Chris, that was beautifully said.

Chris, we love you for this---it is all positives. 

On a smaller scale, we humans must find purpose for our lives. It's up to the individual to define their life, whether it's parenting, on the job, helping others, etc.

Life cycle(an evolutionary cycle) is so purposeful in itself that we don't need to seach for individual purposes as being part of it.

Still if one persists to have a purpose as an individual, being happy yourself, helping others to be happy(all forms of life), you serve the purpose of the cycle.

In terms of purpose to the universe or even this planet? None. We can't destroy this planet. The life on it, yes, but this hunk of rock we call earth will continue it's path around the sun with or without us (or any other life form). Unless you take some kind of new age religious outlook, that our planet is alive and can feel, no life really matters to it. I honestly don't think earth is "happier or sadder" than say Mercury or Jupiter. And neither is the rest of the universe.

Concur. The topic seems to have been addressing human purpose.

The way I see it, the quest for human purpose can be approached from several directions.

If we're honest and look for universal purpose, we find that there is none. That is, what is the purpose of a human to the universe? Taken from an objective perspective completely removed from life, humanity, this planet and everything else, what purpose does a human have? The only honest answer is, none. Faced with that many become depressed, some find it liberating in that they're now free to choose their own purpose. I tend to prefer the latter simply because the former isn't any fun.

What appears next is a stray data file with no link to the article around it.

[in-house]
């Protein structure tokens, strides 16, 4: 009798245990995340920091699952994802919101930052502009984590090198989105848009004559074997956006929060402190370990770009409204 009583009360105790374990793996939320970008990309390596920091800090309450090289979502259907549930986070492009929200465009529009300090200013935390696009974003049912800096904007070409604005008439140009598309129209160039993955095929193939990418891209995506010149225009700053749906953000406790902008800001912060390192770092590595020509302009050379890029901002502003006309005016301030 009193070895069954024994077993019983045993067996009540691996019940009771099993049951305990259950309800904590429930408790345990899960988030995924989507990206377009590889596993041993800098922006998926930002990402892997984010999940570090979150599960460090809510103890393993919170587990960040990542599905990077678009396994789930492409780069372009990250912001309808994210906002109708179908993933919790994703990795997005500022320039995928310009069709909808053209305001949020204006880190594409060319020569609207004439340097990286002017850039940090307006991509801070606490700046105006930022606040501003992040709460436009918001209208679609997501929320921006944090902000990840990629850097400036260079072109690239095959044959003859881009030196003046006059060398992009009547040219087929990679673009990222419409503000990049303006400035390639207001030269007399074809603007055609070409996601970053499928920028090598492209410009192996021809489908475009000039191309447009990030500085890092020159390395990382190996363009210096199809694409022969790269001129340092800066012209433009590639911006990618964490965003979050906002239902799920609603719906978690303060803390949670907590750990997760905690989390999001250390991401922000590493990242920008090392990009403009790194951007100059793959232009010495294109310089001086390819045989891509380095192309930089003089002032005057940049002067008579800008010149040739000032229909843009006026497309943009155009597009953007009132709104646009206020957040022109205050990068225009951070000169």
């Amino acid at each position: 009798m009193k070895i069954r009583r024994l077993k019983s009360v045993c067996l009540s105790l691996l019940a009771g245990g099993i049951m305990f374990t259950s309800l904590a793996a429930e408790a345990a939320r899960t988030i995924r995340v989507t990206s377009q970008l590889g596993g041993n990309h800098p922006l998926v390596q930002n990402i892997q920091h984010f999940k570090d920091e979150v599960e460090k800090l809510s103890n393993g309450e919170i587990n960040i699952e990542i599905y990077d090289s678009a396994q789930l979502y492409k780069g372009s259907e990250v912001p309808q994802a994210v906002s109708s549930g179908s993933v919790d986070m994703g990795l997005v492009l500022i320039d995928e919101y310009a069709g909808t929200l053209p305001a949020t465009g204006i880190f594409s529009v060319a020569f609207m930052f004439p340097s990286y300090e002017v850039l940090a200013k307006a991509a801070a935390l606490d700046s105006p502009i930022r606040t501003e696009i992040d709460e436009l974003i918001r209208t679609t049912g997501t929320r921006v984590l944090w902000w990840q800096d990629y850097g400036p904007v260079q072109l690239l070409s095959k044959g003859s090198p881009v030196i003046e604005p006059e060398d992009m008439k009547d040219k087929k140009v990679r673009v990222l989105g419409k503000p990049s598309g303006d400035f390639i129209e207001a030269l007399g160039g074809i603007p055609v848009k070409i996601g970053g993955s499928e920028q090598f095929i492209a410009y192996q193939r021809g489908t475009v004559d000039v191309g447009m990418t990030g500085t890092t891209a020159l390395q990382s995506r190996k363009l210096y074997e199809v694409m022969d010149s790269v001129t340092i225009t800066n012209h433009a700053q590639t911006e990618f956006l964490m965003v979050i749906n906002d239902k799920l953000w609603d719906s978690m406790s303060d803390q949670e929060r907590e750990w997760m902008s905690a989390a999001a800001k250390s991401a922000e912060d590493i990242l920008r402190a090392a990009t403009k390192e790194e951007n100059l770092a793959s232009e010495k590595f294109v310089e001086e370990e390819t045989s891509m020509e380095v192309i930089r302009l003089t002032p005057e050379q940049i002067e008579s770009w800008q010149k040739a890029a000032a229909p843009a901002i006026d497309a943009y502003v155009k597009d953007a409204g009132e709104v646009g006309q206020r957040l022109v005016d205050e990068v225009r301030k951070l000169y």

Then there's the evolutionary perspective. Some would say that the purpose is survival, some would say reproduction, but I actually disagree. The reason is simple, most things don't know that they're reproducing, most aren't self aware enough to understand that the object of the desire to survive is themselves. On some level, however, there is an awareness of certain traits and a drive to perpetuate said traits. From where I'm sitting, it's like a much more complex version of self-replicating proteins. But that seems so shallow... until you realize that "trait" is a hugely open ended term and "acting to perpetuate one's traits" could describe pretty much anything that any living thing does. But even then, because it is so broad, it lacks the potency and specificity to really inspire human beings. Heck, this isn't even specific enough for a member of any species. Then when you consider that this is an iterative feedback loop, you can see that to some degree the purpose of one generation is influenced by the previous. That is, the specific traits which are pursued are influenced by the selection criteria of the group doing the selection. So then we have hierarchies of purpose which stretch backwards through our ancestors as well as sideways through our societies and ecosystems. My purpose to the government might be to pay taxes. My purpose to my parents might be to care for them when they're old and feeble. My purpose to my dog might be to feed him and play fetch. They list of imposed purpose could go on nearly endlessly. And that might be enough if we weren't so self aware and so conscious of ourselves and our actions. It might be argued that many animals are effectively on autopilot, while we must consciously take the controls. That being the case, no external imposed purpose can really move us unless we internalize that purpose and make it our own... and once again, we're forced to decide our own purpose in life.